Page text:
Another video claims to show the devastation caused today by "shelling," though it's unclear if that means tank or artillery shells:
Hague said foreign ministers would be briefed by Mouaz al-Khatib, a moderate cleric who heads the new, Western-backed opposition coalition in Syria. Hard-line Islamist groups in the country have not joined the new coalition, and al-Khatib is expected to inform the EU ministers about attempts to unify the Syrian opposition as the coalition seeks greater diplomatic recognition.
[ Swedish Foreign Minister Carl Bildt] said it was important for EU foreign ministers to send a message of strong support to the opposition, and also to Lakdhar Brahimi, the joint U.N.-Arab League peace envoy for Syria, who Bildt said has been making "good progress."
Bildt said Syria's chemical weapons would be discussed, as well. "In a situation of chaos, it is exceedingly dangerous if these things start floating around in the region," he said. EU foreign policy chief Catherine Ashton said many member states have been urging the EU to move forward with bringing war crimes charges against Syrian President Bashar Assad.
As part of that meeting, Hague and other leaders were also holding talks with members of the syrian opposition leadership. So far, this is the only feedback we've heard from that aspect of the meeting:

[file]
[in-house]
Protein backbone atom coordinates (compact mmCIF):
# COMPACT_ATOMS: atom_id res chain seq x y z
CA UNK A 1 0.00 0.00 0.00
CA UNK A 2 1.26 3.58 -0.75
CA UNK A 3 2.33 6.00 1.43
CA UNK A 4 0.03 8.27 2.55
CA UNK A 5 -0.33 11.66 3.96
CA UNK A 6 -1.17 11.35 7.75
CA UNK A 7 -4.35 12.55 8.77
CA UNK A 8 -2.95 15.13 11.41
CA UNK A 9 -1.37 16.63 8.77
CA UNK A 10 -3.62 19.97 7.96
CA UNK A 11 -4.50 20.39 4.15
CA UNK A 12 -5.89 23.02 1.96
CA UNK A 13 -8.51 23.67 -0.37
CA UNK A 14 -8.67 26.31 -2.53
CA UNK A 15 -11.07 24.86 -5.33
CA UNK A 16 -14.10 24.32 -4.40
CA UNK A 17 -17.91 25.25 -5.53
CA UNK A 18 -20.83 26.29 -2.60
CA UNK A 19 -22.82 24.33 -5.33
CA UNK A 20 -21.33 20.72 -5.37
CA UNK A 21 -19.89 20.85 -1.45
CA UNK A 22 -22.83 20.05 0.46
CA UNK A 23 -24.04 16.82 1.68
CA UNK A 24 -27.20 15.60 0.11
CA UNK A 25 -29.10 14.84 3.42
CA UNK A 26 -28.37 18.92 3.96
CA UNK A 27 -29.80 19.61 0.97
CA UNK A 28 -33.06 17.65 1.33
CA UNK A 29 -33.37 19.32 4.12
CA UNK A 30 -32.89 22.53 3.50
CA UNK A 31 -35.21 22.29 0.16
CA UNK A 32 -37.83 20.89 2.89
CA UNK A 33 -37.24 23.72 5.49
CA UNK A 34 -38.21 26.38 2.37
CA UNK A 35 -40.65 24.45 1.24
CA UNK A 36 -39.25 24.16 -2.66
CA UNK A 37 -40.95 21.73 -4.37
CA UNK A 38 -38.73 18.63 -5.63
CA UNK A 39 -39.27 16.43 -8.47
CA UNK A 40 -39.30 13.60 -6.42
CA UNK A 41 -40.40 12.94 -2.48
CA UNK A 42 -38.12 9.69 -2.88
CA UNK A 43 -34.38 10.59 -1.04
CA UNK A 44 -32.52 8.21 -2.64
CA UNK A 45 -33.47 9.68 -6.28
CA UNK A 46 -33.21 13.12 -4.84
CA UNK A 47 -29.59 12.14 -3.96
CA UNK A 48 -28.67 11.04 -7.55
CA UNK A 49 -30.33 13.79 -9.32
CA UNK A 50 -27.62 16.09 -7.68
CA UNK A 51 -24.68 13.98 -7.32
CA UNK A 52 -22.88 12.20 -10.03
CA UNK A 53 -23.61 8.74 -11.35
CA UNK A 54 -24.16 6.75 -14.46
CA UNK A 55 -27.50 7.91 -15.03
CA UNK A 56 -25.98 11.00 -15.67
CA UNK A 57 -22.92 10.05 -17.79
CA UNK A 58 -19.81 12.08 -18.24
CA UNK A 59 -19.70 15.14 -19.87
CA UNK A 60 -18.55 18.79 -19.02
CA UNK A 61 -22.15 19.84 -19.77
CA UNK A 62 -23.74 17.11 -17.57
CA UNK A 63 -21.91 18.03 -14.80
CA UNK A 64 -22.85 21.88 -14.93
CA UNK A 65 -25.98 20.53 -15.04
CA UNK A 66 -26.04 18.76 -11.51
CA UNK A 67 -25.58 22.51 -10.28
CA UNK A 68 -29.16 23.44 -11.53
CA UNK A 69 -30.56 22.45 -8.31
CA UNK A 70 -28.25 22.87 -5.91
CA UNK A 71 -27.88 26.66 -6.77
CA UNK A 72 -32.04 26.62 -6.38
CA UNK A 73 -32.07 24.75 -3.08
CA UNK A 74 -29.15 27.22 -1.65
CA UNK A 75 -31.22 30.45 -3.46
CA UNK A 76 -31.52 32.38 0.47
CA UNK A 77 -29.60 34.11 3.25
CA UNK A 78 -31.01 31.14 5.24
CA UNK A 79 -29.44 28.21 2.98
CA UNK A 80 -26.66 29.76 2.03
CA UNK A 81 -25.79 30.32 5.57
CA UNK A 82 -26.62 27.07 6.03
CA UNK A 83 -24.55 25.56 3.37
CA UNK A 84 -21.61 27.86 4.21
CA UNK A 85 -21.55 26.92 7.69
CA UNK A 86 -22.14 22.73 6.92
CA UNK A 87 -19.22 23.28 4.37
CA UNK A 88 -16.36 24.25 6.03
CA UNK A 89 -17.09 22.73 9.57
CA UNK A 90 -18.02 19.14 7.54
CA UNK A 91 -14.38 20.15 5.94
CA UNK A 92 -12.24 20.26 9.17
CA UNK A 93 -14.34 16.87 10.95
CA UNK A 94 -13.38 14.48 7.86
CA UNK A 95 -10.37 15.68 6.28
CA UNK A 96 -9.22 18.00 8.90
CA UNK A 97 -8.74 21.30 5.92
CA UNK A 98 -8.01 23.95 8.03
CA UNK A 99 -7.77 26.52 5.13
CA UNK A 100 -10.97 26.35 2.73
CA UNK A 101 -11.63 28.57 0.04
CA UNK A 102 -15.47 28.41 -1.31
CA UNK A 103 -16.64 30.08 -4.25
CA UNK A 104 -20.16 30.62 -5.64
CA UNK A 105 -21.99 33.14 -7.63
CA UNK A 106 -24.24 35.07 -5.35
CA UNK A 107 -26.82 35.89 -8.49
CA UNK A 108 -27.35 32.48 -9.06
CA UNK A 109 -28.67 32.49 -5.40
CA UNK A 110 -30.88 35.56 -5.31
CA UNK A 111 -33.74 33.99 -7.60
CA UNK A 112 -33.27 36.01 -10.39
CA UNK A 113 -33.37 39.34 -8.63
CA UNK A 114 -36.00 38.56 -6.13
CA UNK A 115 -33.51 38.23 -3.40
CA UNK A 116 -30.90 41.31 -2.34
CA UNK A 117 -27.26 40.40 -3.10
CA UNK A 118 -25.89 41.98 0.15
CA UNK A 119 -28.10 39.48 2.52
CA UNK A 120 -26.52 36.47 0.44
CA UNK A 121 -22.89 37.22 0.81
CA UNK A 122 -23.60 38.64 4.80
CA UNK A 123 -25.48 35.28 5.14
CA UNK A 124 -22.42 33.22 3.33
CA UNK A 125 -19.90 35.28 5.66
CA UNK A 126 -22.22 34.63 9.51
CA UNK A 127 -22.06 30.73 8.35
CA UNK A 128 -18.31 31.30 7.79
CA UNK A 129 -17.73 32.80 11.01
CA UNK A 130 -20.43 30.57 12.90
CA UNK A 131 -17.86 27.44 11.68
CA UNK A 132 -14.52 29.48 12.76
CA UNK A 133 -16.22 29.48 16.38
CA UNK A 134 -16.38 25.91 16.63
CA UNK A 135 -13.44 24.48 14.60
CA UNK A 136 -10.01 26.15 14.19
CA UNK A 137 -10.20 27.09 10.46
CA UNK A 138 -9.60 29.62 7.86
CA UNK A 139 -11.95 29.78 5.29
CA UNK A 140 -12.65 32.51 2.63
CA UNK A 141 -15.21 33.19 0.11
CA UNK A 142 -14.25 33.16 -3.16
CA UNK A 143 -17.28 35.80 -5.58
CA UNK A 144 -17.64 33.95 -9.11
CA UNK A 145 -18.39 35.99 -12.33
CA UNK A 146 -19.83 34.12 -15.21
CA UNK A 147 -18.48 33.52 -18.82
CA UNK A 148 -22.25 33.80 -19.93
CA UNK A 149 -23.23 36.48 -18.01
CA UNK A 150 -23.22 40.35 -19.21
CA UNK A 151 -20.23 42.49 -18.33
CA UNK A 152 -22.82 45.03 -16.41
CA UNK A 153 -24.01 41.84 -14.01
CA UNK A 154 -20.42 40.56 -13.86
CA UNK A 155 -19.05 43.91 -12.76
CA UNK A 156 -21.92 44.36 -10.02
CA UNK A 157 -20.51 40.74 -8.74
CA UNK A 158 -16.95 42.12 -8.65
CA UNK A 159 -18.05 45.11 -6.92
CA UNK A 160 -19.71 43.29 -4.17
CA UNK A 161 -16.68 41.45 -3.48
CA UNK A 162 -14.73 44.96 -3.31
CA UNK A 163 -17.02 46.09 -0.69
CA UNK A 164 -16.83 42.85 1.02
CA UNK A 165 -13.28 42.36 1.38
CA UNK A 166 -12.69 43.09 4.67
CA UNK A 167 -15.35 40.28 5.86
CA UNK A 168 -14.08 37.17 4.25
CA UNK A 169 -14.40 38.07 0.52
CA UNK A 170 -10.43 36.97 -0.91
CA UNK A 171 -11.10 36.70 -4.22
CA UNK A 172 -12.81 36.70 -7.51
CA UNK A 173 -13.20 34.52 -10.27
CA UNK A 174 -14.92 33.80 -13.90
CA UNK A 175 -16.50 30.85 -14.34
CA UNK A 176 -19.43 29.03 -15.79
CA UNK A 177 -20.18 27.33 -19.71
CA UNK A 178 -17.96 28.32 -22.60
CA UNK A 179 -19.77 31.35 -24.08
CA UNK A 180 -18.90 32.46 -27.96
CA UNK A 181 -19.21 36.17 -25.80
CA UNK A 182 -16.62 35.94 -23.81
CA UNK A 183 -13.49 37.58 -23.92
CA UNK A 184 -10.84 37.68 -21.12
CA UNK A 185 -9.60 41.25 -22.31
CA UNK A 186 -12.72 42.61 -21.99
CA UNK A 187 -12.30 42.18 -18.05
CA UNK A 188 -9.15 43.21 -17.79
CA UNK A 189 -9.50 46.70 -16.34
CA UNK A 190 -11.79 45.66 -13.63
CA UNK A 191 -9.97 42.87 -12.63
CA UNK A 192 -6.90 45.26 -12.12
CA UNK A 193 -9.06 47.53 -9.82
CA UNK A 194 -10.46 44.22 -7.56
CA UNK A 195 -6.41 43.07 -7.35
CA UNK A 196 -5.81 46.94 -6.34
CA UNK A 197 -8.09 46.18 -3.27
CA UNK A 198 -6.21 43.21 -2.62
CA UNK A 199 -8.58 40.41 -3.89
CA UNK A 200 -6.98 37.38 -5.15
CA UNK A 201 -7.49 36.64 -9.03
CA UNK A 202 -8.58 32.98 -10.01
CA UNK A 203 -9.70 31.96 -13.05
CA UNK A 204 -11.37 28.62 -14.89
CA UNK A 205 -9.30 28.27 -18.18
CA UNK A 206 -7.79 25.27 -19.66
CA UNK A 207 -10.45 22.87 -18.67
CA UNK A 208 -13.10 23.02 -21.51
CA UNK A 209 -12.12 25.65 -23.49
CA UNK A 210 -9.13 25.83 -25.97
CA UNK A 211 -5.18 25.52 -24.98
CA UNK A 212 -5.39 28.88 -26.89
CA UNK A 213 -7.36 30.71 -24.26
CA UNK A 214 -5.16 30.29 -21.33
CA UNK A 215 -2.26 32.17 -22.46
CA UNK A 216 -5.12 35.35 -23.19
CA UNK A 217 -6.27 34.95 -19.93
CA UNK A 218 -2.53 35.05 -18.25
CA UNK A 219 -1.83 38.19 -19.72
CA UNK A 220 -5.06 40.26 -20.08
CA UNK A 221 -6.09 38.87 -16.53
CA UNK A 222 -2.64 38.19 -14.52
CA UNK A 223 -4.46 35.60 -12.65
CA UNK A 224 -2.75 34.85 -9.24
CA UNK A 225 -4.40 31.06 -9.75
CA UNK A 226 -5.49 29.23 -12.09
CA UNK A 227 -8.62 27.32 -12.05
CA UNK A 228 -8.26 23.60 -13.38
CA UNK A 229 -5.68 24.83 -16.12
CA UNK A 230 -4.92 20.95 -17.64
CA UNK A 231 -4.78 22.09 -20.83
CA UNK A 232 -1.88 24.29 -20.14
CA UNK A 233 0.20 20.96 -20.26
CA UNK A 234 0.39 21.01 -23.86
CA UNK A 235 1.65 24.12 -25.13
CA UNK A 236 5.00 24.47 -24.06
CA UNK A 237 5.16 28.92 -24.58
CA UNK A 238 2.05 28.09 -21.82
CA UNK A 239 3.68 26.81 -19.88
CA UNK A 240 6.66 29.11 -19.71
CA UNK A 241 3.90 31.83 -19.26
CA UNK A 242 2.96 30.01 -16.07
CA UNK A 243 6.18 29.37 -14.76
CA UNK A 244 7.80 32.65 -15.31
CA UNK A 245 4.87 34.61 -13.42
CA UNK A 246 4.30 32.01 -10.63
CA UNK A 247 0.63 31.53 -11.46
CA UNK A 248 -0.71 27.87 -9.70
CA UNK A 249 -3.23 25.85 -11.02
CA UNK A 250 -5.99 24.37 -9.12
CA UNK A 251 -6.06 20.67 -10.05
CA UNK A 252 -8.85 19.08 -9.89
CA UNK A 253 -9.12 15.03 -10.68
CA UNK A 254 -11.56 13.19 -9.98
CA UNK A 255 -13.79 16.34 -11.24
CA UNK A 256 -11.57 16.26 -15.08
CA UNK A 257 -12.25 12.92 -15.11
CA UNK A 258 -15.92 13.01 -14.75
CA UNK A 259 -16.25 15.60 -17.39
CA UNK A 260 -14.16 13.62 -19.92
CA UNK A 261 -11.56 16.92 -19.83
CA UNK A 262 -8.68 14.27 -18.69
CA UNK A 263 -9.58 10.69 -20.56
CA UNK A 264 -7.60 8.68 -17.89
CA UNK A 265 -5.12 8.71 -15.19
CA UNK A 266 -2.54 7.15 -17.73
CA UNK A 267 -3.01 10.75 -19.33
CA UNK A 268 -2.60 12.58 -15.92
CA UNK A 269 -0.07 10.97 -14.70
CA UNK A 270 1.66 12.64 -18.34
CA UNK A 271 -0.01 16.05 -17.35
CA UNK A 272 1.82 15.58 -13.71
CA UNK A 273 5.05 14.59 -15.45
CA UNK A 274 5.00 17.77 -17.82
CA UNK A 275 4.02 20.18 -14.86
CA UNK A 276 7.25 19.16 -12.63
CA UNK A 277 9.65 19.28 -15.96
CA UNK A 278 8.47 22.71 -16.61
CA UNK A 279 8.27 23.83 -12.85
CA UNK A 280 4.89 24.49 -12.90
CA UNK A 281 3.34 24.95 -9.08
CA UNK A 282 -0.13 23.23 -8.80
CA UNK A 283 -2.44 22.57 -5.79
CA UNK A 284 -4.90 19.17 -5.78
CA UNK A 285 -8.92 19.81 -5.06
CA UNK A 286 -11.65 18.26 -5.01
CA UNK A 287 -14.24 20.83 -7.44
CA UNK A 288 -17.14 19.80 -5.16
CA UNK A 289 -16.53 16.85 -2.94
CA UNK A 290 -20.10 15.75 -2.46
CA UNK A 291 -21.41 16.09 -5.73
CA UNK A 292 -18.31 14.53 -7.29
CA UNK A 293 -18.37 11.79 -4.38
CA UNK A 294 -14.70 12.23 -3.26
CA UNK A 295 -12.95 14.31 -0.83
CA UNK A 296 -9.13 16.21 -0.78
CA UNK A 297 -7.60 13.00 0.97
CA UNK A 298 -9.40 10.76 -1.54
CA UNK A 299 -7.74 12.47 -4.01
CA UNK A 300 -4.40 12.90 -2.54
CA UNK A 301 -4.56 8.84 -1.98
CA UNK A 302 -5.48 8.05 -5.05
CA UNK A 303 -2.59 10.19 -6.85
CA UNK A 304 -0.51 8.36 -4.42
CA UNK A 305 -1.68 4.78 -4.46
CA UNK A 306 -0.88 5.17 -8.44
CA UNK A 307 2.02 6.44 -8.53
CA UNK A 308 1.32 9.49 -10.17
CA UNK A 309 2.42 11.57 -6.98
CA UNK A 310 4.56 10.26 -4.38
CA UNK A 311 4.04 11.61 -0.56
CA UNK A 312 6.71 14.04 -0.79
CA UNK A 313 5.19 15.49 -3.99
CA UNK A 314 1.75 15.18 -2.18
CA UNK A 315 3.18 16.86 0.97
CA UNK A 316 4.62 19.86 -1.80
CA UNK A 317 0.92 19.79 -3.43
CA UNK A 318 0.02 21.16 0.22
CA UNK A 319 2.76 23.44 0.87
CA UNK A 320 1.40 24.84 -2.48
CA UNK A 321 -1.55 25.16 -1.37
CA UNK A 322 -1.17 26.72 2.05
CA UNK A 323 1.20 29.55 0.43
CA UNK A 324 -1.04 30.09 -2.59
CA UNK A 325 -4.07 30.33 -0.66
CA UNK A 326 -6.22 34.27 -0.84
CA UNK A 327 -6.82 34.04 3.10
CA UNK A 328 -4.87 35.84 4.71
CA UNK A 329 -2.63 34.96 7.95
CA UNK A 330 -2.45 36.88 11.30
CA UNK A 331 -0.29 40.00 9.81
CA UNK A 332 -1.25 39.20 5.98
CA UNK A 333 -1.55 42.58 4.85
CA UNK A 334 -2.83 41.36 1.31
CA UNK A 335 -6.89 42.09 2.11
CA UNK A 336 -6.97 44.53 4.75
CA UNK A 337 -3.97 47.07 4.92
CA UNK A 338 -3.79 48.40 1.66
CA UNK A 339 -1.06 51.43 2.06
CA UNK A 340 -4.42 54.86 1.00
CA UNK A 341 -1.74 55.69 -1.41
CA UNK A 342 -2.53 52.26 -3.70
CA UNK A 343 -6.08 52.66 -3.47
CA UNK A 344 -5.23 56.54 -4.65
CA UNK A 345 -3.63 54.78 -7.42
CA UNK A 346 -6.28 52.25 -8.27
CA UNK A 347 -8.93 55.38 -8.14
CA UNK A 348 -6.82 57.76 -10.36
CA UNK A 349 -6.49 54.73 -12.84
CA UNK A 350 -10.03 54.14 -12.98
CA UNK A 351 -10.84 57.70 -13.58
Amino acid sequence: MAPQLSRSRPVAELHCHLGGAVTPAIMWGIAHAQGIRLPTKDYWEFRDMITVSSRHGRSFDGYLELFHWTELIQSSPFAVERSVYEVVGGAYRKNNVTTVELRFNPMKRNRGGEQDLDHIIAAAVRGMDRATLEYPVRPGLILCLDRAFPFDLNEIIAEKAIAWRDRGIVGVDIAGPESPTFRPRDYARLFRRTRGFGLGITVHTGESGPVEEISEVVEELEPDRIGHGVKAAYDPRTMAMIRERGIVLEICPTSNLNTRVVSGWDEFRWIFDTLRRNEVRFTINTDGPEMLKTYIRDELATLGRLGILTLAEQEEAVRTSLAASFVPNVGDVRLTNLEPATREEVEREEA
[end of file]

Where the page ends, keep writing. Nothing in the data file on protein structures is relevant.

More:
Met President of Syrian National Coalition in Brussels - encouraged by commitment to include Kurds in the coalition— William Hague (@WilliamJHague) December 10, 2012
1559 GMT: A group of 30 civilian and military opposition members met in Turkey to name Brigadier Selim Idris, a former Assad army officer, as the new head of the joint military command. The take-away from most media organizations is that some of the most prominent military defectors have been excluded, and that the "Islamists" with ties to the Muslim Brotherhood appear to be dominating this entire process:
Its composition, estimated to be two-thirds from the Muslim Brotherhood and its allies, reflects the growing strength of Islamist fighters on the ground and resembles that of the civilian opposition leadership coalition created under Western and Arab auspices in Qatar last month.
Absent from the group is Colonel Riad al-Asaad, founder of the Syrian Free Army and Brigadier Mustafa al-Sheikh, a senior officer known for his opposition to the Muslim Brotherhood.
Asaad and Sheikh were not part of the 263-man meeting in Antalia. Also excluded was general Hussein Haj Ali, the highest ranking officer to defect from the military since the uprising erupted in March last year.